000034355 - Guide to Microsoft Active Directory LDAP synchronization with RSA Authentication Manager

Document created by RSA Customer Support Employee on Nov 30, 2016Last modified by RSA Customer Support Employee on Apr 21, 2017
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Article Number000034355
Applies ToRSA Product Set: SecurID
RSA Product/Service Type: Authentication Manager
IssueThis article provides information on Microsoft Active Directory LDAP synchronization with RSA Authentication Manager.

Determining the Base DN

The base DN  is the point from where a server will search for users.
  1. Open Active Directory Users and Computers from Administrative Tools
  2. Under the machine name is a plus with a suffix next to it; e.g., [ + ] northamerica.rsasecurity.com. This would make the base DN:

  1. If you wanted to start your search from the Users container, the base DN would be:

Understanding the Scope

The base only restricts the query to the exact record of the base DN, basically allowing you to sync one record. One level restricts the query to the base DN container and will not traverse. All sublevels will search recursively beneath the base DN's container.

Creating an LDAP Query Filter

The query filter accepts RFC compliant LDAP queries. There are many different syntaxes for this.  Our implementation is based on the Sun LDAP SDK. Microsoft Active Directory uses objectcategory as an indexed attribute, which means it is very fast to use this when searching. Here are some examples:
  • To query all users in AD, use:

  • To query records of users and members of the administrators group, use:

Defining the Binding DN

The binding DN is the fully distinguished name (DN), including common name (CN), of an Active Directory user account that has privileges to search for users.  This user account must have at least domain user privileges.  For example:


For Authentication Manager, the binding DN is the user that will be used to connect and run the query against AD. The binding DN of the user can be written one of two ways:



  1. Active Directory has a default limit called Maximum Page Size, to the amount of records it is willing to return:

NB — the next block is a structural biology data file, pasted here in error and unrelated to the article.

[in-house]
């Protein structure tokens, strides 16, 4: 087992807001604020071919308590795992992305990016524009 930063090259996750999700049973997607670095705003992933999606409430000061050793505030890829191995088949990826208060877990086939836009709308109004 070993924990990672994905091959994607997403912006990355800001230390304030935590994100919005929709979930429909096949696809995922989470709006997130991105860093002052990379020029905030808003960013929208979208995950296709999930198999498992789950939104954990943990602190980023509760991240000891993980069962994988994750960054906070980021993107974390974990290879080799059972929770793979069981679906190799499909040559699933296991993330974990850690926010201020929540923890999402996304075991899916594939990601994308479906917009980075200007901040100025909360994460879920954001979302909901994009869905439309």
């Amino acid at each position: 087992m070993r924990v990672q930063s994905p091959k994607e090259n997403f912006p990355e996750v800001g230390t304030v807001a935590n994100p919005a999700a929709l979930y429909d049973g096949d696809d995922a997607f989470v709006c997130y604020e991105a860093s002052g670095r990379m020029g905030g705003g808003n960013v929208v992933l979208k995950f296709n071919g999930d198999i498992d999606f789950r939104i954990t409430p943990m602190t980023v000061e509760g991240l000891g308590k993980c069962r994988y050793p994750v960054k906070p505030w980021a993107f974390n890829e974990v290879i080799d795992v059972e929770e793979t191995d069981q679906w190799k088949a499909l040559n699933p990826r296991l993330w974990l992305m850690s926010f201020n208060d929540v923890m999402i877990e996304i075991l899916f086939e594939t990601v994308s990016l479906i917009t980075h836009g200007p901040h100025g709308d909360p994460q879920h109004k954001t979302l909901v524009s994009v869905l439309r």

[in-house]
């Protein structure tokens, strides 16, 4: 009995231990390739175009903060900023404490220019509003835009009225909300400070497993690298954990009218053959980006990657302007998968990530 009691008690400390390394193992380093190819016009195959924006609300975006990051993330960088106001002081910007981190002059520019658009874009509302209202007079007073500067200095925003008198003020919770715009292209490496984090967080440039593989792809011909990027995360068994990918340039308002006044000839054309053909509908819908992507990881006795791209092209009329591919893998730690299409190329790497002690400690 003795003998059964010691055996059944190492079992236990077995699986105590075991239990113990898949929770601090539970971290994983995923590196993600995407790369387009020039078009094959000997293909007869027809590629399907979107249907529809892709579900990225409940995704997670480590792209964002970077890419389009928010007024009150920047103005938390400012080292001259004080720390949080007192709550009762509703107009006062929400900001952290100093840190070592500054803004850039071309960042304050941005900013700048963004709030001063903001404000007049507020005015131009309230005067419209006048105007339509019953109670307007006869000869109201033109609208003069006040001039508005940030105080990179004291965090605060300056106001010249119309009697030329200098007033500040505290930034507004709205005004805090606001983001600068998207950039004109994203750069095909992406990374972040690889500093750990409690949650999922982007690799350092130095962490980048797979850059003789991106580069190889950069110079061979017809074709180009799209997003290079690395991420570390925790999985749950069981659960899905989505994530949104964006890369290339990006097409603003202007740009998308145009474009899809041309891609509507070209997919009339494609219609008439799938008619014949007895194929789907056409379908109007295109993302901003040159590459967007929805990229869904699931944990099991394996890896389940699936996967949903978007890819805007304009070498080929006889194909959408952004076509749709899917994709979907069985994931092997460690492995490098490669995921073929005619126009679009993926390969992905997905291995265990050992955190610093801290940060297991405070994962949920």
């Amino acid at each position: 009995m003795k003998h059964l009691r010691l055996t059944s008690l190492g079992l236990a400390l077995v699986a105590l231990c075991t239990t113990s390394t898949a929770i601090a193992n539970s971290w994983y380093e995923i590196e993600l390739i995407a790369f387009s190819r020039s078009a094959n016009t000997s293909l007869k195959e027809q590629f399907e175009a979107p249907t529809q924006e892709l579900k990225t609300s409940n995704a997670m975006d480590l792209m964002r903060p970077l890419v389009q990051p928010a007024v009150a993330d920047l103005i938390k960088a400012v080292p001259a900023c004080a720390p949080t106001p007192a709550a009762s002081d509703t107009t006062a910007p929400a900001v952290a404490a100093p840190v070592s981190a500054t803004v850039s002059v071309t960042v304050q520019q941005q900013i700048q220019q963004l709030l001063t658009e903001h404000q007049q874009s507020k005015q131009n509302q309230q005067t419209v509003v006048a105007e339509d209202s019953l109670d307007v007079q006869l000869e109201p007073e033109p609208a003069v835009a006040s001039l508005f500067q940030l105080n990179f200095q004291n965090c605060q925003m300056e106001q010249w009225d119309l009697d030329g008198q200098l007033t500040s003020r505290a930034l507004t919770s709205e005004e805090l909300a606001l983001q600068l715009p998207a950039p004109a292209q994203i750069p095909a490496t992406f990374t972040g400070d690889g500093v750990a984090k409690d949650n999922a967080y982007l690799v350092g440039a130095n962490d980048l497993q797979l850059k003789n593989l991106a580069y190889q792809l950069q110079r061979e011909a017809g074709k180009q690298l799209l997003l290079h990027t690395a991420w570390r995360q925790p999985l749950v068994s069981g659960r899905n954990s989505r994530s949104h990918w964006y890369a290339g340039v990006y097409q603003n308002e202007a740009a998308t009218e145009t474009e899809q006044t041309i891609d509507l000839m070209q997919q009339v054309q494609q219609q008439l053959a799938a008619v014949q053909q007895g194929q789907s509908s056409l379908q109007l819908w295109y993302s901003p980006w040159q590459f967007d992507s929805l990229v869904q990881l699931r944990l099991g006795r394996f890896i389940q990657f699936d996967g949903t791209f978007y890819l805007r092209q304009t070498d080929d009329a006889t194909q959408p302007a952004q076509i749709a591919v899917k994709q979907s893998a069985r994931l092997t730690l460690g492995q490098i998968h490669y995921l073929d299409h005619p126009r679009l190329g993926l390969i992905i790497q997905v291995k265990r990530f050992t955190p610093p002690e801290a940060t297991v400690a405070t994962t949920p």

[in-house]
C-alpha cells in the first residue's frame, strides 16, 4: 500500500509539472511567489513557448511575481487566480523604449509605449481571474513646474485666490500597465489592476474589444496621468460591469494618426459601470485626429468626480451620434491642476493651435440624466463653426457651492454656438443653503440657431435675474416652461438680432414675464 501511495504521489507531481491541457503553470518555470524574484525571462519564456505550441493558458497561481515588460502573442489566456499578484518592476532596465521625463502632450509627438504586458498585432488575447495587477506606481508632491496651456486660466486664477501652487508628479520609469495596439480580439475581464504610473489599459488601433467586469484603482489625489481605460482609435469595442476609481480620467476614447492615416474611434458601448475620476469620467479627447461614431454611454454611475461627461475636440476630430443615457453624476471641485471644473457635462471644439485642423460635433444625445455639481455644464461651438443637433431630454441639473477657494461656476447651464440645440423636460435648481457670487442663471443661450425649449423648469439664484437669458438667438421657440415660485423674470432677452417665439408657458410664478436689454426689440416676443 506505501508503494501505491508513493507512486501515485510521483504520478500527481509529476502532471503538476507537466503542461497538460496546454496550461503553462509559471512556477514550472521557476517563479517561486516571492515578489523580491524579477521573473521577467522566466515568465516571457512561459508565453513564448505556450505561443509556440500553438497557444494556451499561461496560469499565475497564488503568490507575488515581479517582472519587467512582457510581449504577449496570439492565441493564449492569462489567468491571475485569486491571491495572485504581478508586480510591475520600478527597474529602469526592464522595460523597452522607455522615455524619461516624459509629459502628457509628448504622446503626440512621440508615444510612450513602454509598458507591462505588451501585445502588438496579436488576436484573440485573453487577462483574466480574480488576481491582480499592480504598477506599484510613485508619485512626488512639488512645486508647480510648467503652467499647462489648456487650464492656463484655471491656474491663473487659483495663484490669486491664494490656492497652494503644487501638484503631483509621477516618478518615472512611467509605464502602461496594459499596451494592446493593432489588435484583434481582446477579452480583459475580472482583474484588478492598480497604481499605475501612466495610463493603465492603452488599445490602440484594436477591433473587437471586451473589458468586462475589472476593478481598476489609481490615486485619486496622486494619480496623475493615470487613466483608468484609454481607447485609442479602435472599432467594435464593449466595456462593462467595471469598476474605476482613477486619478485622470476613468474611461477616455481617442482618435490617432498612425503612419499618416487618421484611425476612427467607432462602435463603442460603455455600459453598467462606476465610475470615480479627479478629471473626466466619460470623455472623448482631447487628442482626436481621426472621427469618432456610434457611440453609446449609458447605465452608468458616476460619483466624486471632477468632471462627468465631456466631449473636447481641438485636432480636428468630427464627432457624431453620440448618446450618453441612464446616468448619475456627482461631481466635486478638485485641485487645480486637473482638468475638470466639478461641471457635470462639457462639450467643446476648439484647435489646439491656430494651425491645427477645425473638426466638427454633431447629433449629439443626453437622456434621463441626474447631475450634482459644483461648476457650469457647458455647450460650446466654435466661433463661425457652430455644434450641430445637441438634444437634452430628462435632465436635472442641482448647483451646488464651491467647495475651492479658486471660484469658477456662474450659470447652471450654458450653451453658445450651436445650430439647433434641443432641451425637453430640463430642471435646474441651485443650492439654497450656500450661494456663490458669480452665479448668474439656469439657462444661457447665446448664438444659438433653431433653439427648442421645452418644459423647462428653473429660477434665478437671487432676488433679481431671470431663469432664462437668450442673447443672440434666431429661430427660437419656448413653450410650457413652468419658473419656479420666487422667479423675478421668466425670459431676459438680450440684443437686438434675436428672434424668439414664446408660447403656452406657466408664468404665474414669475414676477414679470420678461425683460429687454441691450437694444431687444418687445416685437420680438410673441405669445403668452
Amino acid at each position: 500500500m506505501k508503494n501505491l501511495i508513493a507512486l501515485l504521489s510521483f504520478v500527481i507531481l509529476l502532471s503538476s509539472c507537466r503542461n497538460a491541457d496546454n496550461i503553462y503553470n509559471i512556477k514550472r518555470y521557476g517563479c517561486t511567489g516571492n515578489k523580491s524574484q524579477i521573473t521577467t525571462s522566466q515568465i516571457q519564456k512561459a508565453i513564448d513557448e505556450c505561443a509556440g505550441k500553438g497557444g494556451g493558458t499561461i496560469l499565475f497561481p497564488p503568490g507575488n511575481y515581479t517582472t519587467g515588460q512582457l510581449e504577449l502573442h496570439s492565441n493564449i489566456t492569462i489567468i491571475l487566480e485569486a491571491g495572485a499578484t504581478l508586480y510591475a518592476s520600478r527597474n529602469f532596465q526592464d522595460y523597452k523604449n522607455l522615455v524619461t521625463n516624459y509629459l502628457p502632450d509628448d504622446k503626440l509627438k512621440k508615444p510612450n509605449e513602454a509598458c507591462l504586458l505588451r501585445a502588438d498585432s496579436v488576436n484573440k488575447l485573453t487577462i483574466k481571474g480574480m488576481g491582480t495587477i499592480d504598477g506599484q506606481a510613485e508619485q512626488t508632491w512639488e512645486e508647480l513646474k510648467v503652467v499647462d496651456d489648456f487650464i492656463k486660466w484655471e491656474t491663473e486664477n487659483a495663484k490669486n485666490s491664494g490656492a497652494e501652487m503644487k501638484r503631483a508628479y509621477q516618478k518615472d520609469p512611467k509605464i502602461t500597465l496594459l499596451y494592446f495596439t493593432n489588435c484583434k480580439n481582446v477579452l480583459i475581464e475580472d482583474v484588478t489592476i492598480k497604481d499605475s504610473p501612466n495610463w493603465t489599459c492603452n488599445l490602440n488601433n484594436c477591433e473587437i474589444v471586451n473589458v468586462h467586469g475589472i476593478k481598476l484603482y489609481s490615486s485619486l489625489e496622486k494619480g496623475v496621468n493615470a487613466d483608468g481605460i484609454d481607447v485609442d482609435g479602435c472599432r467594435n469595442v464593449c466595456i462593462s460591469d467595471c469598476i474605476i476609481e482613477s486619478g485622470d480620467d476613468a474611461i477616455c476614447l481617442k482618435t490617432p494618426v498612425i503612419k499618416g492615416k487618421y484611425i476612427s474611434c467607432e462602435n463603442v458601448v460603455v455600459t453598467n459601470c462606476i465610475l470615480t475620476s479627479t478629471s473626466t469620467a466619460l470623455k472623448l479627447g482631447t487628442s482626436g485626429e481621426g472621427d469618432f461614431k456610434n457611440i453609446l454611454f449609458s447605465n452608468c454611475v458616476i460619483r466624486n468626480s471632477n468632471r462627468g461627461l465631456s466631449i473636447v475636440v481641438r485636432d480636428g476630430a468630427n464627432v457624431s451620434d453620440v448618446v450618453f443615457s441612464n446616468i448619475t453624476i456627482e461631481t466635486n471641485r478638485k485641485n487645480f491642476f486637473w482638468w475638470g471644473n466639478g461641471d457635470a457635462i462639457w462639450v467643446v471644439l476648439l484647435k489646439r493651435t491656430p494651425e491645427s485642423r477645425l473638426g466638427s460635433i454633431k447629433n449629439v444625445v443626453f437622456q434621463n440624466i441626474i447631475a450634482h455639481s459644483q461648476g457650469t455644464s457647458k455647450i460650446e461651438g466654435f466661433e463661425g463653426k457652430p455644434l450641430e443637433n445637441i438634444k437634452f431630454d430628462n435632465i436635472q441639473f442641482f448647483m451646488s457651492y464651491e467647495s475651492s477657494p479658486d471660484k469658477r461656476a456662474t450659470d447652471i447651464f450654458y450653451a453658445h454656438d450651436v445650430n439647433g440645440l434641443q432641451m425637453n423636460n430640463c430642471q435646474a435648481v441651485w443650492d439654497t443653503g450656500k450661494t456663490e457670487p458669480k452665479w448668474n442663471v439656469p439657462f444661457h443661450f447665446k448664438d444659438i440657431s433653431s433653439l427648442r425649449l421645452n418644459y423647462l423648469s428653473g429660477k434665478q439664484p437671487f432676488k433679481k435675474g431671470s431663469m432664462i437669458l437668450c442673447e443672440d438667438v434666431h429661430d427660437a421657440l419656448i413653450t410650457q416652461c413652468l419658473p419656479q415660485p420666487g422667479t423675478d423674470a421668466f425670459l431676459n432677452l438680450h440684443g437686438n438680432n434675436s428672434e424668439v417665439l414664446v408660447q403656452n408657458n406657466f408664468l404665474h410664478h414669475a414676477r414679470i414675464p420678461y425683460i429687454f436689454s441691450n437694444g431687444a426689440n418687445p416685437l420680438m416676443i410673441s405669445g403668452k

• Windows Server 2000 and 2003 has a 1,000 record limit.
  • Windows Server 2003 has a 1,500 record limit.
  • Windows Server 2008 has a 5,000 record limit.
  • Windows Server 2012 has a 5,000 record limit.
  • If you are trying to manage more than the above number of users, you have two options:
    • Split your single query into multiple queries, where each one only retrieves usernames that begin with certain letters (A - M and N - Z, for example or perhaps A - C, D - F, G - I, J - M, N - P, Q - S, T - Z for a very large organization), or
    • Use the Ntdsutil to change the limit in Active Directory.  Ntdsutil.exe is a command-line tool that provides management facilities for Active Directory Domain Services (AD DS) and Active Directory Lightweight Directory Services (AD LDS).
  • Both of the above solutions are covered in more depth in article 000025756 (How to write LDAP query filter in RSA authentication Manager for an LDAP Synchronization job).
  1. RSA can not traverse referrals; that is, if the AD doesn't hold all the users and refers the query to check additional servers. You can make the query force the server to traverse the whole AD forest by changing your query port from 389 to 3268.
  2. To resolve performance issues, such as the speed at which query results are returned, try the following tips:
  • Use a more specific base DN to search fewer folders,
  • Use more attributes to match in your query to limit the amount of records searched, or
  • Use global catalog port 3268 TCP, which is given a higher priority from AD than 389 TCP, the default LDAP port.
  1. If the number of records returned does not seem correct, please be aware that for Authentication Manager to import a user record, the record must have a value for both sn and samAccountName, if the record is missing these attributes, it will be omitted from the search results.

Query Building

A useful tool for building queries is the Sun LDAP SDK which includes the ldapsearch tool.  This utility is installed automatically on many Solaris 9 or Solaris 10 machines.
This utility allows you to test your query, without actually making any changes to the Authentication Manager.

The syntax for ldapsearch is:

ldapsearch -h <host name of domain controller> -D <binding DN> -w <password for binding DN user> -b <base DN> -s sub <sublevels> 


          -h = Hostname of domain controller
          -D  = Binding DN user
          -w = Binding DN user's password
          -b = Base DN (see above on how to determine BaseDN)
          -s sub = Sublevels for search, such as (objectcategory=person)


  • This ldapsearch will return every record for every user:
ldapsearch -h domaincontroller.northamerica.rsasecurity.com -D administrator@northamerica.rsasecurity.com 
-w password -b "dc=northamerica,dc=rsasecurity,dc=com" -s sub (objectcategory=person)

  • You can add an additional filter to scope the results. For instance, to see only relevant fields like sn, givenName, and samAccountName, run the following query: that would return information on the users' dn, sn, givenName and samAccountnName for all users included in the defined base DN.
ldapsearch -h domaincontroller.northamerica.rsasecurity.com -D administrator@northamerica.rsasecurity.com -w password 
-b "dc=northamerica,dc=rsasecurity,dc=com" -s sub (objectcategory=person) sn givenname samaccountname

  • To construct a query and retrieve all users that are in a group of which the user jdoe is a member when you do not know the memberOf syntax, run the following command:
ldapsearch -h domaincontroller.northamerica.rsasecurity.com -D administrator@northamerica.rsasecurity.com -w password 
-b "dc=northamerica,dc=rsasecurity,dc=com" -s sub (samAccountName) memberOf